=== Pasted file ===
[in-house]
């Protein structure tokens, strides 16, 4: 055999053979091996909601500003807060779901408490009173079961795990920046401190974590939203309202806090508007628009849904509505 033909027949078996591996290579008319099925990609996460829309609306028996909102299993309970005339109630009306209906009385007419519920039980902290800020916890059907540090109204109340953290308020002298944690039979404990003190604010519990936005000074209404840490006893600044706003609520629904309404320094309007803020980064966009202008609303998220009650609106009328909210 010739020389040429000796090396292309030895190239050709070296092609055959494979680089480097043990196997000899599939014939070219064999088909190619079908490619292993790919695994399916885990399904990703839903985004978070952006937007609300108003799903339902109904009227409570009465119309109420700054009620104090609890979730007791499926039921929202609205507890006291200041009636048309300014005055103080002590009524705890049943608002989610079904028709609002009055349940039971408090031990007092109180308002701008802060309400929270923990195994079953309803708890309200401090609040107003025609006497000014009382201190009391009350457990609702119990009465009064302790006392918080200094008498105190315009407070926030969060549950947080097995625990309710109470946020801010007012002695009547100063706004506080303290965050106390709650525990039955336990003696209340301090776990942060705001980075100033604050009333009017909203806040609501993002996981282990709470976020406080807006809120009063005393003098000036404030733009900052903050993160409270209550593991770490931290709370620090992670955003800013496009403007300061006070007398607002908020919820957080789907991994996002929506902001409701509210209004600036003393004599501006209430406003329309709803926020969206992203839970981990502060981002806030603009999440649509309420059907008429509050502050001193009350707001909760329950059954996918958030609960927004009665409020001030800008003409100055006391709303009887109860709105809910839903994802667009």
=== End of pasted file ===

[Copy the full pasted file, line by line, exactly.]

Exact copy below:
[in-house]
């Protein structure tokens, strides 16, 4: 055999053979091996909601500003807060779901408490009173079961795990920046401190974590939203309202806090508007628009849904509505 033909027949078996591996290579008319099925990609996460829309609306028996909102299993309970005339109630009306209906009385007419519920039980902290800020916890059907540090109204109340953290308020002298944690039979404990003190604010519990936005000074209404840490006893600044706003609520629904309404320094309007803020980064966009202008609303998220009650609106009328909210 010739020389040429000796090396292309030895190239050709070296092609055959494979680089480097043990196997000899599939014939070219064999088909190619079908490619292993790919695994399916885990399904990703839903985004978070952006937007609300108003799903339902109904009227409570009465119309109420700054009620104090609890979730007791499926039921929202609205507890006291200041009636048309300014005055103080002590009524705890049943608002989610079904028709609002009055349940039971408090031990007092109180308002701008802060309400929270923990195994079953309803708890309200401090609040107003025609006497000014009382201190009391009350457990609702119990009465009064302790006392918080200094008498105190315009407070926030969060549950947080097995625990309710109470946020801010007012002695009547100063706004506080303290965050106390709650525990039955336990003696209340301090776990942060705001980075100033604050009333009017909203806040609501993002996981282990709470976020406080807006809120009063005393003098000036404030733009900052903050993160409270209550593991770490931290709370620090992670955003800013496009403007300061006070007398607002908020919820957080789907991994996002929506902001409701509210209004600036003393004599501006209430406003329309709803926020969206992203839970981990502060981002806030603009999440649509309420059907008429509050502050001193009350707001909760329950059954996918958030609960927004009665409020001030800008003409100055006391709303009887109860709105809910839903994802667009």